Colt Detective Special “.38 snub” revolver

This item is HIRE ONLY for use by a recognised Film, TV, Commercials or Theatre production company.




The Colt Detective Special revolver has a 6 shot swing-out cylinder, is chambered for .38 Special and has an exposed hammer.

The Colt Detective Special is a carbon steel framed double-action short-barreled revolver and is an example of a class of firearms known as ‘snub nosed’.

As the name ‘Detective Special’ suggests, this model revolver was used as a concealed weapon by plainclothes police detectives.

Introduced in 1927, the Detective Special was one of the first short-barreled revolvers produced with a modern swing-out frame. It was designed from the outset to be chambered for higher-powered cartridges such as the .38 Special, considered to be a powerful caliber for a concealable pocket revolver of that time.

The Detective Special went through several issues between 1927 until 1986 when, facing stagnant sales numbers as well as rising production and labor costs, Colt discontinued production of the Detective Special.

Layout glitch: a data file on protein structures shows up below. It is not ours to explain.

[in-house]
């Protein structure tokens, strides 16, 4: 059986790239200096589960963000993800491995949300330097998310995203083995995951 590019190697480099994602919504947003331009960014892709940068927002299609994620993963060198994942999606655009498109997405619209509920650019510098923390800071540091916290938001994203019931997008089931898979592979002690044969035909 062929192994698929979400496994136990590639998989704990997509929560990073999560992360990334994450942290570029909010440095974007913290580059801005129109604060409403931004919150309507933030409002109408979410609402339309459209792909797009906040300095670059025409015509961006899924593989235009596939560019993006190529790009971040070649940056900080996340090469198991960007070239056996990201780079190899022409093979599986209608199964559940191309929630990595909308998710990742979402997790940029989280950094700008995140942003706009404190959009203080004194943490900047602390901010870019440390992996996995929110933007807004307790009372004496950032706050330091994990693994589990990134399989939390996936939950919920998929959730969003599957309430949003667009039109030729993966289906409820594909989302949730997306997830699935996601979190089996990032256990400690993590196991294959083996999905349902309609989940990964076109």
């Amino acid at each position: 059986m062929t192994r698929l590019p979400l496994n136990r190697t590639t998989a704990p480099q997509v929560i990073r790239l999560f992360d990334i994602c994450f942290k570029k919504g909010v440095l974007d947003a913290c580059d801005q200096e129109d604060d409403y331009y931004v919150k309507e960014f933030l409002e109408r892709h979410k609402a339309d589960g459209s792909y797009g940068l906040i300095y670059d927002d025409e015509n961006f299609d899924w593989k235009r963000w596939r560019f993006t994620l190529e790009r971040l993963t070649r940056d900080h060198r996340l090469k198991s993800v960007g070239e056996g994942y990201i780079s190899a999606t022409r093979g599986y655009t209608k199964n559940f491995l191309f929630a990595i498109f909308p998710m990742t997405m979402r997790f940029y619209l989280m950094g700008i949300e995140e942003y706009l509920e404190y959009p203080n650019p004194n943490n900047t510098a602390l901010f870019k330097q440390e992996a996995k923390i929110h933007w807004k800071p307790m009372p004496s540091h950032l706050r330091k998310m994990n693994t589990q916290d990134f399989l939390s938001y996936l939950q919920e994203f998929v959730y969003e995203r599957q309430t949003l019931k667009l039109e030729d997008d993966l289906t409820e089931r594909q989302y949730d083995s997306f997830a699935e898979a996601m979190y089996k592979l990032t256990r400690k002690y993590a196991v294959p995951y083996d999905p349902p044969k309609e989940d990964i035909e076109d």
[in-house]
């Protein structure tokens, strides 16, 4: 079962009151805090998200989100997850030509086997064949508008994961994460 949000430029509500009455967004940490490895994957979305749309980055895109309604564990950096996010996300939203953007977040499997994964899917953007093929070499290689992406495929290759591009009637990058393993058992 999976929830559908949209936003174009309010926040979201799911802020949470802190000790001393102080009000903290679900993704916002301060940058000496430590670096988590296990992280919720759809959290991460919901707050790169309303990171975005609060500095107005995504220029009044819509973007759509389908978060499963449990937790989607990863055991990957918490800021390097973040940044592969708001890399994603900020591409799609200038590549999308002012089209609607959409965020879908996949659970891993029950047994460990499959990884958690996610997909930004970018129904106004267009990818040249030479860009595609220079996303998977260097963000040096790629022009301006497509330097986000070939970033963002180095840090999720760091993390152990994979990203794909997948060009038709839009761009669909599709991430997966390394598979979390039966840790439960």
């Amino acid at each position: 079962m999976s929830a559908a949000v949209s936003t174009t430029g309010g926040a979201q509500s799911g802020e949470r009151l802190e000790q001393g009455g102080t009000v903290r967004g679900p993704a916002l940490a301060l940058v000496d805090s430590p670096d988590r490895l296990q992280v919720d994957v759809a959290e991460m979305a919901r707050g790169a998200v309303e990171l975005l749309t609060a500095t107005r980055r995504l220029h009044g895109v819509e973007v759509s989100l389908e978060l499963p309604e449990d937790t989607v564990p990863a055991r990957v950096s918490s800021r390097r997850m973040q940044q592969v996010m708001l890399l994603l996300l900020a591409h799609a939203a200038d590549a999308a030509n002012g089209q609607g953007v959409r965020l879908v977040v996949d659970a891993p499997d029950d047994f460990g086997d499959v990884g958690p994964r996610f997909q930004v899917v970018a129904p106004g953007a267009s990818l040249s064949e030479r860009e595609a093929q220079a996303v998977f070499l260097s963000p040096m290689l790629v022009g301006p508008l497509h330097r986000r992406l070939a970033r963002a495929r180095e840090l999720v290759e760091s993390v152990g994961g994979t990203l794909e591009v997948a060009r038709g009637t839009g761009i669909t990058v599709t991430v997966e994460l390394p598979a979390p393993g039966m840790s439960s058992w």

After reorganization, the company restarted production in 1993. The post-1992 Detective Special featured ‘composite’ wrap-around grips with a gold medallion. Only a two-inch barrel was offered, in blue or hard chrome finish.

The new production run continued only until 1995, when Colt introduced its stainless-steel SF-VI as a replacement for the Detective Special.

Helpful Info

Regarding dates and period correctness, this item is appropriate for US law enforcement and police or plain clothes detective use from the 1950s up to 1995.

Foxtrot example shown here is a Colt Detective Special revolver. It is chambered for .38 Special, is fitted with factory chequered grips and is in a commercial blued finish.

Film Set Notes

Added bonus with revolvers is the option of blanks loaded with black powder that gives a slower burn than smokeless loads, resulting in a bright muzzle flash, accompanied by an amount of smoke, a dramatic effect.

A revolver also has some of the most distinctive loading sounds when cylinder is snapped closed or the hammer cocked. Worth the trouble of getting some good close miked wild tracks of these sounds – it is good ‘punctuation’ in a drama soundscape.